Fabian Johnson – 6.5 – Fabian Johnson showed marked improvement over his previous performance versus Jamaica. Johnson worked the left wing for the U.S. all game and delivered a perfect cross for the first U.S. goal of the game. I still think Johnson can be more consistent and impose himself on the game more frequently, but he is a promising player that showed his talent versus Panama.
Clint Dempsey – 6.0 – This rating shows the high standard Dempsey has set for himself. While Dempsey displayed glimpses of brilliance and showcased budding chemistry between him and Altidore, he was a bit out of sync the whole game. However, it should be noted that his surging near-post run pulled the defense apart to allow Jozy to finish the first goal.
Josy Altidore – 7.5 – How about scoring a few goals to boost your confidence? Altidore was a beast last night, getting involved often and providing excellent hold-up play. Altidore appears to have an insatiable appetite for scoring goals and extended his consecutive scoring streak to three games. While Altidore did a good job of getting involved, I still think the U.S. can do a better job of finding him, which is a scary thought for the rest of CONCACAF.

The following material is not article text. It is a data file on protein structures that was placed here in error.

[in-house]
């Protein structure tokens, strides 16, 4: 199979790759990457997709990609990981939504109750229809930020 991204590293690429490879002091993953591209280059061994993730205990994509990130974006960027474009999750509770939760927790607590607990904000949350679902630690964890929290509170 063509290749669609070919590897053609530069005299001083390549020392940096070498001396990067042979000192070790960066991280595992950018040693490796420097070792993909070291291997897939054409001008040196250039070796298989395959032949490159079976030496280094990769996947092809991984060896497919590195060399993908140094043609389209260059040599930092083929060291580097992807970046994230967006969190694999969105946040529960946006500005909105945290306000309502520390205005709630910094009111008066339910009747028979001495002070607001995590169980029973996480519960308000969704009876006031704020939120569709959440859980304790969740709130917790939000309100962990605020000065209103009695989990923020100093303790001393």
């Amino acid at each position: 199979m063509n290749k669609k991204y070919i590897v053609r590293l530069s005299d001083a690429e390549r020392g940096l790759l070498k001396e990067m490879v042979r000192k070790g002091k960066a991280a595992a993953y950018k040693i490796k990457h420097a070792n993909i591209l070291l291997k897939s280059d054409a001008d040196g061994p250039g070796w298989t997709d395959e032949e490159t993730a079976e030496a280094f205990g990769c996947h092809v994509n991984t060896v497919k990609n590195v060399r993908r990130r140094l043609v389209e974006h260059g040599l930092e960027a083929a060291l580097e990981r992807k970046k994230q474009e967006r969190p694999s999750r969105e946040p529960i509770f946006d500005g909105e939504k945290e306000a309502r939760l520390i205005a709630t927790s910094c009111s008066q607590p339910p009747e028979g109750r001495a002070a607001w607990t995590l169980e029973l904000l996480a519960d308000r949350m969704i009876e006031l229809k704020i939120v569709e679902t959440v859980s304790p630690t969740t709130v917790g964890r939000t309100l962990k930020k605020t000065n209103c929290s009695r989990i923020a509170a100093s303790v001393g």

Seattle Crowd – Seattle USMNT fans, you were absolutely incredible last night and deserve to host many more matches as soon as possible. It was truly breathtaking to hear every chant of the raucous crowd through our TV sets, and I think I speak on behalf of every American soccer fan when I say that hearing the “We’re going to Brazil” chant emanating throughout my living room was my favorite USMNT crowd moment of the past decade.